“Some Like It Wilder: The Complete Billy Wilder,” a 26-film retrospective, continues its run at the Museum of the Moving Image (35th Avenue at 36th Street, Astoria) with A Foreign Affair (1948), Wilder’s raucous return to Berlin after the war, with Marlene Dietrich cast against reality as an unrepentant Nazi and Jean Arthur brutalized as an Iowa Republican Congresswoman in an uneven sexual competition with Dietrich for the love of a corrupt American soldier (played by John Lund). Also prominent in the cast is Millard Mitchell, as the comically no-nonsense commanding officer. Dietrich sings “Black Market” and “Ruins of Berlin.” The hilarious screenplay was credited to Wilder, Charles Brackett and Richard Breen, and the on-location footage of bombed-out Berlin made its own wry statement. (Saturday, Sept. 24, 2 p.m.)

Stalag 17 (1953) was reportedly superior to Donald Bevan and Edmund Trzcinski’s Broadway stage hit. In the film adaptation by Wilder and Edwin Blum (which won an Oscar for William Holden), the initially prickly anti-hero turns unexpectedly heroic in a Nazi prisoner-of-war camp, the aforementioned Stalag 17. The splendid ensemble cast includes the impromptu comedy team of Robert Strauss and Harvey Lembeck (reprising their stage antics), Don Taylor, Richard Erdman, Peter Graves, Neville Brand, Ross Bagdasarian and Gil Stratton Jr., as well as the brilliantly acted and wittily written villains of Otto Preminger (as the sardonic camp commandant) and Sig Ruman (as the deceptively jovial barracks guard). Despite the later Hogan’s Heroes—the tasteless sitcom “inspired” by the film’s success— Stalag 17 remains one of Wilder’s most resonant blends of comedy and melodrama. (Sunday, Sept. 25, 2 p.m.)

The Front Page (1974) is—alas—Wilder’s tired remake of Howard Hawk’s His Girl Friday (1940), which had deftly heterosexualized (with Cary Grant and Rosalind Russell) the original buddy-buddy romance of the Ben Hecht–Charles MacArthur 20’s stage comedy, as well as the 1931 Lewis Milestone film version with Adolphe Menjou and Pat O’Brian (after producer Howard Hughes reportedly turned down Clark Gable and James Cagney, in the early stages of their careers, for the lead roles). In the Wilder version, Jack Lemmon and Walter Matthau restore the venerable buddy-buddy tradition. (Saturday, Oct. 1, 2 p.m.)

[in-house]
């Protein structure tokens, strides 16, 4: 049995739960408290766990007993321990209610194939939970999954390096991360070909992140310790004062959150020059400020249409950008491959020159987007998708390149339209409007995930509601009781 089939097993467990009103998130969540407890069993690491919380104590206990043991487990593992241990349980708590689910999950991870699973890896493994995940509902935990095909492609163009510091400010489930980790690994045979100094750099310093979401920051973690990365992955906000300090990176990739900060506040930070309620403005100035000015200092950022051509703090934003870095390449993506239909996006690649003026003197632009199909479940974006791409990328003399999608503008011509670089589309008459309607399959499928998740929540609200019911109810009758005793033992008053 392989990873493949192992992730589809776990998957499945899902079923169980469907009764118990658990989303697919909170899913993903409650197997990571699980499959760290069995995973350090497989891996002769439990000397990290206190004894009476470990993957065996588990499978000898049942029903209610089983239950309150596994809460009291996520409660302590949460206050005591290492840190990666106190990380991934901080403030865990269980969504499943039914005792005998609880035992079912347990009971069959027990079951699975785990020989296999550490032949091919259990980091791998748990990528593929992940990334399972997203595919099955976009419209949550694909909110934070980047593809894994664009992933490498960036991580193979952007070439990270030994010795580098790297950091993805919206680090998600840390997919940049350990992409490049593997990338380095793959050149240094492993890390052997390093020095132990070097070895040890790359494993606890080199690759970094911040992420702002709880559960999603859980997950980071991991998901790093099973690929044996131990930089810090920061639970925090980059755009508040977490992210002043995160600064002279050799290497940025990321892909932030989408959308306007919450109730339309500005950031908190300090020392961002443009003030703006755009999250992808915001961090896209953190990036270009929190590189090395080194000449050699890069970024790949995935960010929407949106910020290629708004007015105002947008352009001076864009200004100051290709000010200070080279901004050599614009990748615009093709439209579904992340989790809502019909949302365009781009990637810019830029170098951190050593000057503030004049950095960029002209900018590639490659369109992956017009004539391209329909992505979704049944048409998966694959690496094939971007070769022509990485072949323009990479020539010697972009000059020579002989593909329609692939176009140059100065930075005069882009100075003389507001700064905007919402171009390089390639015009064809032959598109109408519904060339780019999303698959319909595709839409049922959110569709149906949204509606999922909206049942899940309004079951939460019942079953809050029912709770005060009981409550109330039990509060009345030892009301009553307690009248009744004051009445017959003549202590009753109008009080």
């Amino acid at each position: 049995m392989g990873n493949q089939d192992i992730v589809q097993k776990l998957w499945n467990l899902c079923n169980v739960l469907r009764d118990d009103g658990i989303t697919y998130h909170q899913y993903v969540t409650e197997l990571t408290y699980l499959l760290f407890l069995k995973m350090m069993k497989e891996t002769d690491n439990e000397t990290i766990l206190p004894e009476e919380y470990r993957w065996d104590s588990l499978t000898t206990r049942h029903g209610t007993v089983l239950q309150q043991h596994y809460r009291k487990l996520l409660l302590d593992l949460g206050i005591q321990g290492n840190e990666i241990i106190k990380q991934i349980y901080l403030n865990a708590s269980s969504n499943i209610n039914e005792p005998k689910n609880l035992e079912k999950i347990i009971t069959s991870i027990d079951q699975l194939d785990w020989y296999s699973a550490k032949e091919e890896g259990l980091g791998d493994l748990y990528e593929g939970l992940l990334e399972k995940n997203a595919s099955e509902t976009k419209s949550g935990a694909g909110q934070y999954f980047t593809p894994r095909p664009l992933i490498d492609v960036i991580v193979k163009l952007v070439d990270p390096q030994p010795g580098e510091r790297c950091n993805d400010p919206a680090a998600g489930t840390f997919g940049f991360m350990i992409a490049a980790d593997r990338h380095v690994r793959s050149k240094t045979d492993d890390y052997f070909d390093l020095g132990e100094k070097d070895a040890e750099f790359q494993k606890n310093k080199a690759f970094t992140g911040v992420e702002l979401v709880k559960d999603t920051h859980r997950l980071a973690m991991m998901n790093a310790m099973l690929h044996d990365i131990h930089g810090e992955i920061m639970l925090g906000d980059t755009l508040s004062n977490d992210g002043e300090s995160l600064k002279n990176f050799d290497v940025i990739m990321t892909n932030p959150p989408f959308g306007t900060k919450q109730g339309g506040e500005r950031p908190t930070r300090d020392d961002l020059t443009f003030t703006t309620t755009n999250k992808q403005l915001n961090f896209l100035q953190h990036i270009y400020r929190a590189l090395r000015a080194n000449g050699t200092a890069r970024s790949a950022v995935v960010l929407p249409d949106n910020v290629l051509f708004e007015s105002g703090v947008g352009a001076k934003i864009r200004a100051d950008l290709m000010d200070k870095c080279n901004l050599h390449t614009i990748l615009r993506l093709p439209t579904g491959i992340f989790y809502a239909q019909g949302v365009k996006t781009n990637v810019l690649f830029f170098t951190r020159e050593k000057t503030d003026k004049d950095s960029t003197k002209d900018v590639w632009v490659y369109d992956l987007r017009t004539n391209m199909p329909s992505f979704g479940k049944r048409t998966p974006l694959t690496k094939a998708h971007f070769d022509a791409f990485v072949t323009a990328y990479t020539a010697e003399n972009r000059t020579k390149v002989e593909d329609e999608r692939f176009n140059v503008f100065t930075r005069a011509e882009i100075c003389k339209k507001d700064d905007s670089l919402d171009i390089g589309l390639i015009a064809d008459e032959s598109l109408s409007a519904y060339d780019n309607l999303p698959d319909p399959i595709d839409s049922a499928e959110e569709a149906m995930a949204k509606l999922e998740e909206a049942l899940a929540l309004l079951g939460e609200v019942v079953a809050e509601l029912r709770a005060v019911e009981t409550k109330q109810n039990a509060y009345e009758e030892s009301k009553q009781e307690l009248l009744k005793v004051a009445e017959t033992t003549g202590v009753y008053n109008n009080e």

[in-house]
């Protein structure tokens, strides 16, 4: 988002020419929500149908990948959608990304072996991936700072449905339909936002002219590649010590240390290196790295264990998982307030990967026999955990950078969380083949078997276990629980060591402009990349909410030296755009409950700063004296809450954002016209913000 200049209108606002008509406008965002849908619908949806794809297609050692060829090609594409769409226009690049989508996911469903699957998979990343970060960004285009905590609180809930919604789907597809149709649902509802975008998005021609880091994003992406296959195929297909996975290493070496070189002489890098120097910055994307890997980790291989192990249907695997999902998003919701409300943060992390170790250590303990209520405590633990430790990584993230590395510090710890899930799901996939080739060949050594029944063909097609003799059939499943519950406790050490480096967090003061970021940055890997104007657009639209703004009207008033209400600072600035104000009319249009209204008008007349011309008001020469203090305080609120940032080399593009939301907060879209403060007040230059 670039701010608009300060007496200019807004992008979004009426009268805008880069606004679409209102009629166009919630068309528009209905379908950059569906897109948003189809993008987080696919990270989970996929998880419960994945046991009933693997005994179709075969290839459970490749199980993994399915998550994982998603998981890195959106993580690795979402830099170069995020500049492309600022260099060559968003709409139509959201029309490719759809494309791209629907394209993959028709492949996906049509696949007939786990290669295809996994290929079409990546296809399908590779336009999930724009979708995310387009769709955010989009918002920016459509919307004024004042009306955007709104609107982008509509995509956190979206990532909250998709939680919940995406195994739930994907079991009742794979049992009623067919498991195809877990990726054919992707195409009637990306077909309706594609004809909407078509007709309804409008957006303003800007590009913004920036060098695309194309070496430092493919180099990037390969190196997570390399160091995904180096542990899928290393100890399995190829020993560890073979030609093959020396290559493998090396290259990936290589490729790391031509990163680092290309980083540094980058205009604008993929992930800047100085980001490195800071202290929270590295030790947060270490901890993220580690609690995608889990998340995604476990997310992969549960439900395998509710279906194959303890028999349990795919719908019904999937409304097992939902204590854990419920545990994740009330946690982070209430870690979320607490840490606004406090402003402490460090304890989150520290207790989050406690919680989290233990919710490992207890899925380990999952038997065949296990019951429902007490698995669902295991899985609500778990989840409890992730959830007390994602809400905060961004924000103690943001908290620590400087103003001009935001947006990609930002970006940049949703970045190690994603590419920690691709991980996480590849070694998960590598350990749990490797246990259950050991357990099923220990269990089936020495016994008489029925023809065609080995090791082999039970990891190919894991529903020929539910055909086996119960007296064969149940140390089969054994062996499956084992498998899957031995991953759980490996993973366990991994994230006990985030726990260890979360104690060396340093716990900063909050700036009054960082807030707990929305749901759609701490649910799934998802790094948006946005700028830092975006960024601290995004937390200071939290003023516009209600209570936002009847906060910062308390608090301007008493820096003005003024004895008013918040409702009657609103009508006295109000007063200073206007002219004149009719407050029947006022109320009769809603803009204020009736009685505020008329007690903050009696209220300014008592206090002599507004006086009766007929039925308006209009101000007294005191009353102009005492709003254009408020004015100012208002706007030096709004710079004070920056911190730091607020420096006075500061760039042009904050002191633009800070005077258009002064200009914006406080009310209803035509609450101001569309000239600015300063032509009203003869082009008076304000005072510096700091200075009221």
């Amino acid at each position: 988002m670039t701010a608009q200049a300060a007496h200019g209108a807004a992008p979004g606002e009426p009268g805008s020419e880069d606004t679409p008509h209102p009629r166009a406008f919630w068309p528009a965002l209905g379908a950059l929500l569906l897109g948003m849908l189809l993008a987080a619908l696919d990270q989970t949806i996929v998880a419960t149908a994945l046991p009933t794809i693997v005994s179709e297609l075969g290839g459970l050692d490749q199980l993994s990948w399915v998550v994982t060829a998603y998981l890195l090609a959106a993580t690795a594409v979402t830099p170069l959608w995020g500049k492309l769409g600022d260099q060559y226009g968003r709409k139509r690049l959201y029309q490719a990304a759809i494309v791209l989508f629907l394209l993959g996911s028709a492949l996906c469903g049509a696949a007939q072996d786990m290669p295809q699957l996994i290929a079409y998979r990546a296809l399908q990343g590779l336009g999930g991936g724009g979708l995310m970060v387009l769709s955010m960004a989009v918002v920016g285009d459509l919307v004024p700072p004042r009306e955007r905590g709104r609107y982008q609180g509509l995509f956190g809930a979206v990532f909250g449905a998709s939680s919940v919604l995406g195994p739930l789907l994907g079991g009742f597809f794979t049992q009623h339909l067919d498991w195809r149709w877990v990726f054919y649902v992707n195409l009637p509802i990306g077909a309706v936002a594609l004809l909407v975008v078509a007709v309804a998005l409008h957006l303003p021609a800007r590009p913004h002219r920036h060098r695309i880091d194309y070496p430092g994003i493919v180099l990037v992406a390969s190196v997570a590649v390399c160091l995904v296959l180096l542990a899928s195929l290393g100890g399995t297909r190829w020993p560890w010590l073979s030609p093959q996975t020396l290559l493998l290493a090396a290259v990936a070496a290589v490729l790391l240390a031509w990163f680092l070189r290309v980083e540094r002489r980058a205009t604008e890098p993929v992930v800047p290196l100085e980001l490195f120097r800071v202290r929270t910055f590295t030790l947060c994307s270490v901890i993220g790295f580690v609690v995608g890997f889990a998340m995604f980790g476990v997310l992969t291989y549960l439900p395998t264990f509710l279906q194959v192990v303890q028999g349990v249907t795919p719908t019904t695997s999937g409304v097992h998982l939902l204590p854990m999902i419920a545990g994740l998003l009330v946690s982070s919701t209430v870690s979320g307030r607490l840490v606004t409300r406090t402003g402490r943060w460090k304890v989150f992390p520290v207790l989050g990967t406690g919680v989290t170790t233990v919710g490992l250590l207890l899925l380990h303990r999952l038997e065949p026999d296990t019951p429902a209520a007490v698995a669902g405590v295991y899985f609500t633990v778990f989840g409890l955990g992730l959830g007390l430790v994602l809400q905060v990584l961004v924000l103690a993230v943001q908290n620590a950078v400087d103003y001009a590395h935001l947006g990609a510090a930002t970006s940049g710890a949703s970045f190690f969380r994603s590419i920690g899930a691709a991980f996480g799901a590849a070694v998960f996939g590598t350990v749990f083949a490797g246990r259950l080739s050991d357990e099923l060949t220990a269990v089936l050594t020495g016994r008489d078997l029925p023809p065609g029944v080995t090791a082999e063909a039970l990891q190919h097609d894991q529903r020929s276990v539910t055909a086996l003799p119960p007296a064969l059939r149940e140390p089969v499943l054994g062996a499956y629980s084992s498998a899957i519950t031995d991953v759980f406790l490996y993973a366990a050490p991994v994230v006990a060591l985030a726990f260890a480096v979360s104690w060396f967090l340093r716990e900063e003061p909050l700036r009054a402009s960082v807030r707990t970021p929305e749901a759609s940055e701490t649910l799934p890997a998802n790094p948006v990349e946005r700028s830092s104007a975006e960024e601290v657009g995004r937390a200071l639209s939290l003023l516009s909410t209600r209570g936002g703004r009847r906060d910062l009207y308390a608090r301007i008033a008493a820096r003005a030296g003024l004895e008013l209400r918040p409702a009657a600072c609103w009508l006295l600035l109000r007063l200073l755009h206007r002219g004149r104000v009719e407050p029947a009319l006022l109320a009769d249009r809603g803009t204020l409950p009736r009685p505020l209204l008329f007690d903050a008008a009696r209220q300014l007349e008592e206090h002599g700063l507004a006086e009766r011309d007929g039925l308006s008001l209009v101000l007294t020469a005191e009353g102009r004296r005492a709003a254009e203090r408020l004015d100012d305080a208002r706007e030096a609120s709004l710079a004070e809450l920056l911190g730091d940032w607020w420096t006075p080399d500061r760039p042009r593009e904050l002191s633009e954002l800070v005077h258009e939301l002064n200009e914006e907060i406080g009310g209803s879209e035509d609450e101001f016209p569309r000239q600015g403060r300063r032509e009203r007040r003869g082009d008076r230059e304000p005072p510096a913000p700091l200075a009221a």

The Apartment (1960), being shown in a restored 35-millimeter Dolby Digital print, won well-deserved Oscars for Best Picture, Best Screenplay (Wilder and I.A.L. Diamond), Best Editing (Daniel Mandell) and Best Art Direction–Set Decoration (Alexandre Trauner and Edward G. Boyle). Undeserved was Shirley MacLaine’s Oscar loss as Best Actress; her winsome bad-girl performance was infinitely superior to Elizabeth Taylor’s ridiculous call girl in Daniel Mann’s Butterfield 8, for which Ms. Taylor won one of her periodic Hollywood awards paying tribute to her cynical acquisitiveness and well-oiled publicity machine. Fred MacMurray is saddled with the thankless role of cheating husband and mean-spirited adulterer, but Jack Lemmon and Ms. MacLaine are nothing short of exquisite in their shared vulnerabilities, which they finally triumph over in a burst of spectacular camera movement. (Saturday, Oct. 1, 4 p.m., and Sunday, Oct. 2, 4:30 p.m.)